The Occurrence of 7-Aminobutyric Acid (GABA)-Containing Cells in Cultures of Retinas from the Human Fetus

Abstract

1. γ-Aminobutyric acid (GABA) immunoreactivity is demonstrated by the indirect immunofluorescence technique in a small population of retinal neurons cultured from human fetuses. 2. Positive staining was restricted to a few cells and could be observed as soon as the cells became attached to the substrate (within 5 hr). It is therefore concluded that the GABA-positive cells are determined prenatally. 3. The GABA-positive cells grow processes during development in culture and remain constant in numbers. These cells have a different morphology from either GFAP-positive cells or serotinin-accumulating cells. 4. It is suggested that the GABA-positive cells in culture are probably amacrine neurones. 5. Cultures of human retinal dissociates may therefore provide an alternative means of studying specific cell types should a constant supply of living human retinas be difficult to obtain. γ-Aminobutyric acid (GABA) immunoreactivity is demonstrated by the indirect immunofluorescence technique in a small population of retinal neurons cultured from human fetuses. Positive staining was restricted to a few cells and could be observed as soon as the cells became attached to the substrate (within 5 hr). It is therefore concluded that the GABA-positive cells are determined prenatally. The GABA-positive cells grow processes during development in culture and remain constant in numbers. These cells have a different morphology from either GFAP-positive cells or serotinin-accumulating cells. It is suggested that the GABA-positive cells in culture are probably amacrine neurones. Cultures of human retinal dissociates may therefore provide an alternative means of studying specific cell types should a constant supply of living human retinas be difficult to obtain.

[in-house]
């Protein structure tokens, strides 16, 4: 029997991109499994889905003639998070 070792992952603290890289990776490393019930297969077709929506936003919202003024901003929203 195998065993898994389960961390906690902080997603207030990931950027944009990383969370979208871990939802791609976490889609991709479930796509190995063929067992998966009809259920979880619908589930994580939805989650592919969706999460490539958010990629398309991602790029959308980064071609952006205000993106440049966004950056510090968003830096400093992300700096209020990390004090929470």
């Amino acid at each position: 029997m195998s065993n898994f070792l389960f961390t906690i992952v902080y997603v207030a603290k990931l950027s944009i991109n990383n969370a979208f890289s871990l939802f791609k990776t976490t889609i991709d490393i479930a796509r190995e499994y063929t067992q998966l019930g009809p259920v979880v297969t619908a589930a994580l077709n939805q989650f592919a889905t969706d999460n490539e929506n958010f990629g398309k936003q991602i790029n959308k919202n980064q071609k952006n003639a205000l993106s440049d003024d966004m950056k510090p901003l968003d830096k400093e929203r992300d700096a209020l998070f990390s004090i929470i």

DOI: 10.1007/BF00742978

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Cite this paper

@article{Osborne1986TheOO, title={The Occurrence of 7-Aminobutyric Acid (GABA)-Containing Cells in Cultures of Retinas from the Human Fetus}, author={Neville N. Osborne and Deirdre Beaton}, journal={Cellular and Molecular Neurobiology}, year={1986}, volume={6}, pages={87-93} }